Some ten years ago (here), I wrote in this humble blog about the-then common belief among the Great Thinkers that the 21st century would "belong" to China much as the 20th had "belonged" to the USA.
I had doubts about that, and concluded that the 21st century would only belong to China to the degree that we gave it away. I saw neither then nor now anything intrinsically great about the thuggish CCP that would make their China into a world leader. The PRC was and is a brutish authoritarian state, albeit with large foreign currency reserves; it does not invent, or innovate in any field in particular. China's advancement such as it is, has been obtained largely by espionage, theft, purchase, bribery, and bullying of the first degree, combined with an astute understanding of the greed and the lack of patriotism of large Western corporations.
Well, have we "given away" the 21st century to China?
There is little if any doubt--none, actually--that the Biden crime family, and others, have made enormous amounts of money from China--and Ukraine. Over the years, we have outsourced critical components of our manufacturing and technological base to China, creating an everyday dependence on Chinese production. According to official GDP figures, always suspect, China now has the second largest economy in the world. That might or might not be given the CCP's known manipulation of such numbers, including the "padding" of the Chinese economy with essentially worthless, corruption-ridden construction projects.
It's hard to find out what's going in China. The CCP has mastered the information shutdown to a degree that would make the old Soviets envious. On COVID, for example, we never have gotten the accurate word on what China's role was in propagating that virus. The CCP has used its dollar clout to shut up the WHO and gotten the tacit support of American technology/information giants to suppress views indicating that the virus came out of a lab in Wuhan. We now see oddities in China related to the virus, supposedly. The almost total and brutal lockdown of Shanghai is an extraordinary event which our passive press largely have ignored. It is not at all clear that the lockdown in that enormous city has anything to do with real concerns about COVID, and could well be the product of a power struggle over the upcoming 20th Congress of the CCP. I noted before in my old post referenced above that the leadership of the CCP, following the death of Mao much like the CPSU following the death of Stalin, had decided that no one man would come to hold the power that Mao had wielded. Xi Jing Pin, however, seems to have a different idea; it appears that he seeks to turn the 20th Congress into his coronation as leader for life. It also appears that CCP leaders from Shanghai have a different view from Xi's, and they are getting their city locked down in response. Hard to tell what's going on, so I might be totally wrong, but . . ..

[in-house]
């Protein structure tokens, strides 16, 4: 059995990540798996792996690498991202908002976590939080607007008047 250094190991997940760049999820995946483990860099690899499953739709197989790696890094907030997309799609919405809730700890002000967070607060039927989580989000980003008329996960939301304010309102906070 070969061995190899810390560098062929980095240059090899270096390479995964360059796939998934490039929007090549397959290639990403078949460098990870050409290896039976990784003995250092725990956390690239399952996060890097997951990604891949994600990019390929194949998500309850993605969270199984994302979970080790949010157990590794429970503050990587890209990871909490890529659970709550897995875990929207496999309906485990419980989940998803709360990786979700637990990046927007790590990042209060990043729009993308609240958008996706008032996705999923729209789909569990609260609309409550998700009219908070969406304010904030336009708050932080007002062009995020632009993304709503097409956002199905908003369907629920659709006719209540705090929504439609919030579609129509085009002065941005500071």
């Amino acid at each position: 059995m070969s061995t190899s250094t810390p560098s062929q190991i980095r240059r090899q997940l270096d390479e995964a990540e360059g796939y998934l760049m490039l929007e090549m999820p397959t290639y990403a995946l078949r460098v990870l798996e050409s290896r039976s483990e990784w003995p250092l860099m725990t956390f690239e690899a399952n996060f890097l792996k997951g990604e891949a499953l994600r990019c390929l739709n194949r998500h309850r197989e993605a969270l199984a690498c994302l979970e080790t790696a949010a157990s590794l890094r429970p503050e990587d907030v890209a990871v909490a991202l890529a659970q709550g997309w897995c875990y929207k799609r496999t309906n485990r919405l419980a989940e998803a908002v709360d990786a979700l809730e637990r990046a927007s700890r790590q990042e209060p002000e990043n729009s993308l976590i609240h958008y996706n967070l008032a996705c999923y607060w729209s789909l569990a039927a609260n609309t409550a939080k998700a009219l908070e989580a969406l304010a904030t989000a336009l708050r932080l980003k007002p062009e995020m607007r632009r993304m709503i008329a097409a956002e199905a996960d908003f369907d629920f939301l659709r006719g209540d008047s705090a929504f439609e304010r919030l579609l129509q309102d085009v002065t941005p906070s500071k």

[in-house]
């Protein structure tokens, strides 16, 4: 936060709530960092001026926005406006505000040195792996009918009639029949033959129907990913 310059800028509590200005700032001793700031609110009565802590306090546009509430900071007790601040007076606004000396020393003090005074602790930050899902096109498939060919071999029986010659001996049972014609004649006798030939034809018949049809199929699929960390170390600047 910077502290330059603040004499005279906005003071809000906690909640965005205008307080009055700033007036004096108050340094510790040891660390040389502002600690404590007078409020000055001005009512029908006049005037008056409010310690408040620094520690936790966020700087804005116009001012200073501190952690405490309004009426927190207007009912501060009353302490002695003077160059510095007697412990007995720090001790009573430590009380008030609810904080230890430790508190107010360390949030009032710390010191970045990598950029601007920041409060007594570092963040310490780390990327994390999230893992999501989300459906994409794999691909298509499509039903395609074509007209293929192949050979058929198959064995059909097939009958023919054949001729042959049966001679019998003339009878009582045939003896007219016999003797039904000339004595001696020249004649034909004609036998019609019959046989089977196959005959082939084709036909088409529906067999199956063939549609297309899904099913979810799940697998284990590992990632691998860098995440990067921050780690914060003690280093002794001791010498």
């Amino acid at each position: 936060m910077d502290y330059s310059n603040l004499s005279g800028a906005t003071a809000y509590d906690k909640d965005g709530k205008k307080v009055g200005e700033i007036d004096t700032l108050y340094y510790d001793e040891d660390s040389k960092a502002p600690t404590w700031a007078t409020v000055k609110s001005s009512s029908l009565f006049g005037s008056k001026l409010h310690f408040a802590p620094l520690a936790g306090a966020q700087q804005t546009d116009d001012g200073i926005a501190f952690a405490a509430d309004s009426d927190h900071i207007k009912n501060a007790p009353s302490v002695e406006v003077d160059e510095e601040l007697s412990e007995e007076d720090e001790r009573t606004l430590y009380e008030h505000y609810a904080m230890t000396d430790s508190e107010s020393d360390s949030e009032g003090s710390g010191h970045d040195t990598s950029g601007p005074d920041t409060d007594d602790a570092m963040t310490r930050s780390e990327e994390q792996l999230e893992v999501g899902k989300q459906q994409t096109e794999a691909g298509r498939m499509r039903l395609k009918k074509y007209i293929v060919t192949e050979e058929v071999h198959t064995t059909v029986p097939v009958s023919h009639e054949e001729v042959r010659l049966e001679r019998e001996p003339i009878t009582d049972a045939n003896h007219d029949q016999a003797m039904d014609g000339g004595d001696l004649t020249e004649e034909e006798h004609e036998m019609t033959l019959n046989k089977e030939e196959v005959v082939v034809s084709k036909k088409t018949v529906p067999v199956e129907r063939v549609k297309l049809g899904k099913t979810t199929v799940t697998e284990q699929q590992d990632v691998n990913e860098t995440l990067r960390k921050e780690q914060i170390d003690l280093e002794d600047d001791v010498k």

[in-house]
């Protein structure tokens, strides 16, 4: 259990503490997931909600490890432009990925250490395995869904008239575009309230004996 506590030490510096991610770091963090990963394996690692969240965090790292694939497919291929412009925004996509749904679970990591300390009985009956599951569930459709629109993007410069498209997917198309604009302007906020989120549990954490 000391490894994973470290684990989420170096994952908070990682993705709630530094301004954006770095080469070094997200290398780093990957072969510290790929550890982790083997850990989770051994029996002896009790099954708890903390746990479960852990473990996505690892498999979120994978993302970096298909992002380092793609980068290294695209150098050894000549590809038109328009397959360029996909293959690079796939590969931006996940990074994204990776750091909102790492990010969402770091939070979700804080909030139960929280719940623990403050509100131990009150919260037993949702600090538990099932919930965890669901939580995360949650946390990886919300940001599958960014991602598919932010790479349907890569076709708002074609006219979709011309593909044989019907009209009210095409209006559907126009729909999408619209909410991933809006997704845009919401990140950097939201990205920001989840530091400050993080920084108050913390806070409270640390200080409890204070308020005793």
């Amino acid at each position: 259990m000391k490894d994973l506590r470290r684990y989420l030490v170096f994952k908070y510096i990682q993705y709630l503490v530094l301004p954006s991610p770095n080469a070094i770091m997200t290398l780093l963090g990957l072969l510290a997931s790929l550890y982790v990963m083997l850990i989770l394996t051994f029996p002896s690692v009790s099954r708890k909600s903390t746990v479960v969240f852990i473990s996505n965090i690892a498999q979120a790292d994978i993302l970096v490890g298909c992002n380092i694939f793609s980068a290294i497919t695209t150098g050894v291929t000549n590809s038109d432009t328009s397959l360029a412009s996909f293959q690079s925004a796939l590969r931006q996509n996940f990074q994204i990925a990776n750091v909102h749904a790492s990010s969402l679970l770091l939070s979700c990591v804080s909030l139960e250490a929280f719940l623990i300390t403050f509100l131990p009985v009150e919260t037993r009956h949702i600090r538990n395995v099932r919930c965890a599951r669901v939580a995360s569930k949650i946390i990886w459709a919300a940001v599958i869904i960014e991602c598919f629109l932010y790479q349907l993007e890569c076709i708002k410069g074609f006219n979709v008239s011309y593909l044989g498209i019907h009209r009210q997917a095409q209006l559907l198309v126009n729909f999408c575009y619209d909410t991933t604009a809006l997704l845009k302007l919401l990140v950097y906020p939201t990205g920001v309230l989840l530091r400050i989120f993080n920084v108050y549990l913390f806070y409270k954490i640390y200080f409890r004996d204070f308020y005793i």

One of the more interesting "facts," well, I think it's a fact, is that despite China's fame as a manufacturer, the core of its economy, something around 70%, remains real estate and its financing. China's largest companies are in different facets of the real estate business. From what I have read, it seems that, despite the censorship and repression, perhaps hundreds-of-thousands--maybe more--of ordinary Chinese have grown tired of paying mortgages for houses that never get built; these citizens are simply refusing to pay. The construction companies and banks use the down payments and mortgage payments to buy or lease more land to sell never-to-build houses to other Chinese citizens. A massive Ponzi scheme on a scale never before attempted. This mortgage payment strike apparently has been sweeping the country forcing the CCP to begin to intervene. As I noted all those many years ago, Chinese banks remain a mystery. It would not be too crazy a thought that we could see a major meltdown in China's banks and real estate businesses. That would pose a massive threat to the entire CCP economic scheme of the past 25 or so years, and have serious consequences for Xi.
China is much weaker than it appears from the outside. That, however, does not make it not a threat. We saw how Argentina's dictators tried to distract from Argentina's impending economic collapse by provoking a war with Britain over the Falklands. China, better said, Xi might/might view an adventure over Taiwan as way to distract from troubles at home and solidify his grip on the CCP.
So, we will see how Xi reacts to the Pelosi visit and to the obvious weakness in Washington and the West.